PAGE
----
Launching a mobile food business – be it a mobile food truck, van, trailer or marquee – can be a hugely rewarding, yet highly challenging process that comes with its own unique set of considerations.

And with such a vast amount of information to take in, it can understandably become a bit overwhelming.

But don’t be dissuaded! We’ve put together our top 5 considerations to help you get started on your journey to opening your own food truck.

  1. Starting out

The first thing to understand about running a mobile food truck business is that it takes a lot of hard work, dedication, and initially some pretty long hours.

On the plus side it has many advantages, such as setting your own business direction, managing your own time, and the attraction of lower overheads than a restaurant.

So (as dull as it might sound) before you race off doing fun stuff like planning a menu and designing marketing materials, there are several ‘business-ey’ items you’ll want to consider first, such as:

  • Qualifications and training

When operating in the food industry, there are certain requirements you must meet with regards to training. This means all staff members (including yourself) operating within the business need to complete basic training in food handling and food safety prior to commencing work.

There are several options for such training, including accredited training courses (available both online and through local training providers in your home state), instruction manuals, and in-house training.

As the business owner it is your responsibility to ensure your staff are adequately trained, and the development of a training plan and induction program which includes food handling and safety information is considered good practice, though not a legal requirement.

Be sure to check the requirements for your specific area of operation, as they may vary from state to state.

  • Deciding what t sell

Deciding what type of food you’re going to sell is more than likely going to be the easy part, in fact, it’s probably the idea that sparked your interest in mobile catering in the first place.

However, just because you want to sell something, doesn’t necessarily mean people want to buy it. Again, it’s about researching your local area, making connections within the foodie community, and offering a style of cuisine that fills a gap in the market.

So before you make your decision, have a think about the following points:

  • What are you good at cooking?
  • What do you like to cook?
  • What types of food are most popular in your area?
  • What ingredients are easy to buy from suppliers? Are they in season year-round?
  • What is the most cost-effective food for you to sell?
  • How much similar competition will you have?
  • What type of food can you prepare on site and/or heat up easily?
  • Is the food easy for customers to hold and eat whilst standing?
  • When will you be open for business? Breakfast, lunch, dinner, or all?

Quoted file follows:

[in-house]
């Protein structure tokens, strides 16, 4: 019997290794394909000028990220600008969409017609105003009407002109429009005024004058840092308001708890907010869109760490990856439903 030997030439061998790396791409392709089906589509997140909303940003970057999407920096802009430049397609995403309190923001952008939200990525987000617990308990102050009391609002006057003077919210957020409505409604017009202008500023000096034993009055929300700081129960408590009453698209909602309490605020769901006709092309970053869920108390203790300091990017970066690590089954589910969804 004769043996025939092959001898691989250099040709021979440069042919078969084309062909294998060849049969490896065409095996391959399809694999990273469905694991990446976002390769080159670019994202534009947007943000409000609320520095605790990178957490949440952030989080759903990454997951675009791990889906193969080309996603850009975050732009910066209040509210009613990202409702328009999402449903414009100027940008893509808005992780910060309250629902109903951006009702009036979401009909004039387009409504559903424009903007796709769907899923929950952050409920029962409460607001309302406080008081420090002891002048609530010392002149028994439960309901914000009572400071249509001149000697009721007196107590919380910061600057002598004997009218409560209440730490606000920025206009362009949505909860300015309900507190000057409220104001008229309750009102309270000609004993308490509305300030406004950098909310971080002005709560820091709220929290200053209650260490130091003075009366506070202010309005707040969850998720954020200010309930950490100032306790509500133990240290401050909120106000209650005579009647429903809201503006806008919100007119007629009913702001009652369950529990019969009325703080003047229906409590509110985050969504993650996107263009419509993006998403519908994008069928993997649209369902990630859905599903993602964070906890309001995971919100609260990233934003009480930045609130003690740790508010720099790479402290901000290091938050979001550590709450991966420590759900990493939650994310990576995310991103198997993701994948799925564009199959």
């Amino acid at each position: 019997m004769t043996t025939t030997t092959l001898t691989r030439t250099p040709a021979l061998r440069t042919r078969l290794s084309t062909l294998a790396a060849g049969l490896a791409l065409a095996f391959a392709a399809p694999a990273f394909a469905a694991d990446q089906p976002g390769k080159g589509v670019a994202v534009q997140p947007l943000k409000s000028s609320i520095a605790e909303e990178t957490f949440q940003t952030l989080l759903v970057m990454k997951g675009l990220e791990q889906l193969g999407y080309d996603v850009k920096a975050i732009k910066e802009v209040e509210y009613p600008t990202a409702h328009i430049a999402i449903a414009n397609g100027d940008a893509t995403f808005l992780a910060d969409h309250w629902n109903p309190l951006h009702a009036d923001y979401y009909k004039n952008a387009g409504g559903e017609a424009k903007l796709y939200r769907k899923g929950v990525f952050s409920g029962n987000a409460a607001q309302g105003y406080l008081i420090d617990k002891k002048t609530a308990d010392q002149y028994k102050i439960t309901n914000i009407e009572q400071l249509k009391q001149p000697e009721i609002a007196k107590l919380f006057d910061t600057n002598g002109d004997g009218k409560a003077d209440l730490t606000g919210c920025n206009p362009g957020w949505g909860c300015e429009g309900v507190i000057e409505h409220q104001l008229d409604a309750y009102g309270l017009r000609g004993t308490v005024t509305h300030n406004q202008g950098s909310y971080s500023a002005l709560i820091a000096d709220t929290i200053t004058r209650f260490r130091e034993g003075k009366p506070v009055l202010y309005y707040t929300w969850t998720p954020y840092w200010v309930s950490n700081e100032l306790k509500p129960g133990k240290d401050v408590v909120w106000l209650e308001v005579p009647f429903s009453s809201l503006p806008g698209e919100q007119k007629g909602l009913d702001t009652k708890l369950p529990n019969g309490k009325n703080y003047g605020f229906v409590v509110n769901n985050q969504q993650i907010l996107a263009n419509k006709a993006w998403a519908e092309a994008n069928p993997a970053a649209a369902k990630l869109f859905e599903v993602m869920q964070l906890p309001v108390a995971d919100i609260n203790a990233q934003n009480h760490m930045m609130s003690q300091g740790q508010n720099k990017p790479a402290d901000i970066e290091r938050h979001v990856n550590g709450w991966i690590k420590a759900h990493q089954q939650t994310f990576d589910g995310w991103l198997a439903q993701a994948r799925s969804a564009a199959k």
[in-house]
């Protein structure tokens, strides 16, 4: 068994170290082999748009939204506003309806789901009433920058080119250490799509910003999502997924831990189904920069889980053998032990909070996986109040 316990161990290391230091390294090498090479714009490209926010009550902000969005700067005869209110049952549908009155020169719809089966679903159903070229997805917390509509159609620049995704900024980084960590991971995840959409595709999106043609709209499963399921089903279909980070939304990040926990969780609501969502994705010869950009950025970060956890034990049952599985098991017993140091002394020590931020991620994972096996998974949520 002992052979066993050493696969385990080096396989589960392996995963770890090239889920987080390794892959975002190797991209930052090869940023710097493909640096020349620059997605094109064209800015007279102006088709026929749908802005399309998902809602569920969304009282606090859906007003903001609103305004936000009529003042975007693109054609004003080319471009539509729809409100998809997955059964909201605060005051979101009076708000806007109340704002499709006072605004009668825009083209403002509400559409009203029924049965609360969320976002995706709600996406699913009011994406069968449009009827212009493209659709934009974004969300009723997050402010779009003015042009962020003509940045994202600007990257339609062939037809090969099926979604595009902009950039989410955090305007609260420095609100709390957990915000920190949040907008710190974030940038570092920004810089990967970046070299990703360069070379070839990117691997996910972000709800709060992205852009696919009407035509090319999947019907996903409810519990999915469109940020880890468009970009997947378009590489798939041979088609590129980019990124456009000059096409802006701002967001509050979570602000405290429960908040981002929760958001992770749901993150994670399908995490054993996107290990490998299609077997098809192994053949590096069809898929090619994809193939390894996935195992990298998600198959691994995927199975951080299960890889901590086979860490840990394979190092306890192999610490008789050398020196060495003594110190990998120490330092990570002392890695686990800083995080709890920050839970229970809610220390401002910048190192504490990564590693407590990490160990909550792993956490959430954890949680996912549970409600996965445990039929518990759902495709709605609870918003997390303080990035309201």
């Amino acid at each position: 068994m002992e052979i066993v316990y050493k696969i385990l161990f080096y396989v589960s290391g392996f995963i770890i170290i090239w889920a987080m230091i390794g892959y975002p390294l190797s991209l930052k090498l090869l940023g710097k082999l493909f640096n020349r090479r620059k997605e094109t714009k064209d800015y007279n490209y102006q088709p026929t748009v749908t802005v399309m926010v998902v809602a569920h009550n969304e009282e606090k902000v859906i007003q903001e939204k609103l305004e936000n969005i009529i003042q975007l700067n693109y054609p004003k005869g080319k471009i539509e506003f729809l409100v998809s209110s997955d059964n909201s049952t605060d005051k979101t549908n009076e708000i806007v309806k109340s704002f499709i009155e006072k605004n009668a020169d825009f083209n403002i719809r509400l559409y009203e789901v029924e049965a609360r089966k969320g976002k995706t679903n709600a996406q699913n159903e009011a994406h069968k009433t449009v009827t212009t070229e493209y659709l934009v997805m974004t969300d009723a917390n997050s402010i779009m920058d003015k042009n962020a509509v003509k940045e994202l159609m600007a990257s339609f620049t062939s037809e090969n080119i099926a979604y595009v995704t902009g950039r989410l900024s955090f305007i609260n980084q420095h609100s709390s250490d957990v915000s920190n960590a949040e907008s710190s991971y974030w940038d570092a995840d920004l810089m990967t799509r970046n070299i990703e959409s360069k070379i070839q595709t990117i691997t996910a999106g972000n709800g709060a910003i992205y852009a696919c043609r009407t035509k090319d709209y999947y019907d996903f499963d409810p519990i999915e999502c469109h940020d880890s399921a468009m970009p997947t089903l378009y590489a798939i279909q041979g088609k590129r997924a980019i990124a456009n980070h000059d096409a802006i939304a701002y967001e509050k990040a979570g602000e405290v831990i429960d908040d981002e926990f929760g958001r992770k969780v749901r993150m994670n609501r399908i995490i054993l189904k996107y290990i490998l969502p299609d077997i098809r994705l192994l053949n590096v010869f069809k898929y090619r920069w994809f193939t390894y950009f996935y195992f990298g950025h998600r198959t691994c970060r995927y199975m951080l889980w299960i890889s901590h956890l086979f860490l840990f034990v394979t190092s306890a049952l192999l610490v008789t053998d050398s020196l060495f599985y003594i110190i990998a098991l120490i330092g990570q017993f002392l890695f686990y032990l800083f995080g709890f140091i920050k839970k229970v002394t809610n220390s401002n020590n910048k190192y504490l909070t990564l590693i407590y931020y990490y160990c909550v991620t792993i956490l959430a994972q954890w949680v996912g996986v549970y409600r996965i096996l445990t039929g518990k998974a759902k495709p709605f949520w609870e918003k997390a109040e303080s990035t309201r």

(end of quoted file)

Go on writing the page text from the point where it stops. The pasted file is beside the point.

• Will the menu be large or small? (A larger menu may require more space than is viable for a mobile catering business.)

It’s also important to remember that running a mobile food business is not the same as running a restaurant. Now that might seem obvious but consider this example: you could be an amazing Vietnamese cook with years of kitchen experience, but if your traditional restaurant style doesn’t translate into street food you may need to tweak or add a modern twist to the menu that will spark customer interest.

  • Branding and marketing

Choosing a brand name and aesthetic for your food truck, van, marquee or trailer (along with developing the menu) is where you get to really have fun. You might want to go for something that relates directly to your product, or you might want to throw your customers a curveball with something funny or quirky.

When it comes to brand name development, there are typically seven different categories that are used as a starting point. These are:

  • Descriptive: describes the product or service (eg: Burger King)
  • Evocative: evokes suggestion and metaphor without reference to the product (eg: Virgin)
  • Invented: fabricated or completely made up (eg: Esky)
  • Acronym: shortened version of the company name (eg: KFC)
  • Founder: derived from the name of the company founders (eg: Ben & Jerry’s)
  • Geographical: relates to the location of the company (eg: Goulburn Valley Fruit)
  • Lexical: often clever, relying on word-play for memorability (eg: Dunkin’ Donuts)

Remember, whatever name you choose will form the core of your overall brand, from which you will develop your marketing materials (website, social media profiles etc.) and the overall aesthetic or theme of your food truck – including cups, plates, napkins and such – so it’s in your best interests to take the time to plan and even come up with a few options before making a final decision.

  • Finding suppliers

Sourcing local produce is always a great way to keep costs low and procure fresh produce. Do some research into what types of foods are available in order to work out what’s best for your menu.

In order to kit out your truck for the takeaway market, you’ll also need to stock up on napkins, disposable plates and cutlery, as well chef’s knives, aprons, food preparation machines, ovens and grills for your truck.

To find a range of in truck supplies, visit to find out more.

Image credit: The Balance SB